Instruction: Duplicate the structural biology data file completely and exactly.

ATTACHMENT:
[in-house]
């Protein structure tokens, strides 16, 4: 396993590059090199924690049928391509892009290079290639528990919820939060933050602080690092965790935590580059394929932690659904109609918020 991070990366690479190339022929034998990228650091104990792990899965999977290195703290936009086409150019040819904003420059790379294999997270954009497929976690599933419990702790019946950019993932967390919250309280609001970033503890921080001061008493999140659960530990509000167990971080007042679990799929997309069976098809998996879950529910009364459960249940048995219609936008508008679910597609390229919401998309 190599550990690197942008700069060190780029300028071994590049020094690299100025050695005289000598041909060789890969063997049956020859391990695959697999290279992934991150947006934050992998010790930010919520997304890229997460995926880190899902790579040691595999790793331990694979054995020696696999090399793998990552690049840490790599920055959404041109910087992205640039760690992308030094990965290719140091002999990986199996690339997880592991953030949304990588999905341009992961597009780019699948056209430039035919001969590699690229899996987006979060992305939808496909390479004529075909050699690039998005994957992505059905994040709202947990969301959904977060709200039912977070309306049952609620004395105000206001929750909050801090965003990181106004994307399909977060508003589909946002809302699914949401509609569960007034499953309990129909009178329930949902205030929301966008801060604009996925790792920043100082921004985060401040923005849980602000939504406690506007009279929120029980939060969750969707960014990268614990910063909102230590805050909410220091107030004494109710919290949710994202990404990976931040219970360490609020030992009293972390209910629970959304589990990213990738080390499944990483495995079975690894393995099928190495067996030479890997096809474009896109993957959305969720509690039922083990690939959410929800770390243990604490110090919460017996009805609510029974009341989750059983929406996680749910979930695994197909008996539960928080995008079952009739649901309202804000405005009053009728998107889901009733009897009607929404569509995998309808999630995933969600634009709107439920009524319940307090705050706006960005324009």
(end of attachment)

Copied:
[in-house]
């Protein structure tokens, strides 16, 4: 396993590059090199924690049928391509892009290079290639528990919820939060933050602080690092965790935590580059394929932690659904109609918020 991070990366690479190339022929034998990228650091104990792990899965999977290195703290936009086409150019040819904003420059790379294999997270954009497929976690599933419990702790019946950019993932967390919250309280609001970033503890921080001061008493999140659960530990509000167990971080007042679990799929997309069976098809998996879950529910009364459960249940048995219609936008508008679910597609390229919401998309 190599550990690197942008700069060190780029300028071994590049020094690299100025050695005289000598041909060789890969063997049956020859391990695959697999290279992934991150947006934050992998010790930010919520997304890229997460995926880190899902790579040691595999790793331990694979054995020696696999090399793998990552690049840490790599920055959404041109910087992205640039760690992308030094990965290719140091002999990986199996690339997880592991953030949304990588999905341009992961597009780019699948056209430039035919001969590699690229899996987006979060992305939808496909390479004529075909050699690039998005994957992505059905994040709202947990969301959904977060709200039912977070309306049952609620004395105000206001929750909050801090965003990181106004994307399909977060508003589909946002809302699914949401509609569960007034499953309990129909009178329930949902205030929301966008801060604009996925790792920043100082921004985060401040923005849980602000939504406690506007009279929120029980939060969750969707960014990268614990910063909102230590805050909410220091107030004494109710919290949710994202990404990976931040219970360490609020030992009293972390209910629970959304589990990213990738080390499944990483495995079975690894393995099928190495067996030479890997096809474009896109993957959305969720509690039922083990690939959410929800770390243990604490110090919460017996009805609510029974009341989750059983929406996680749910979930695994197909008996539960928080995008079952009739649901309202804000405005009053009728998107889901009733009897009607929404569509995998309808999630995933969600634009709107439920009524319940307090705050706006960005324009």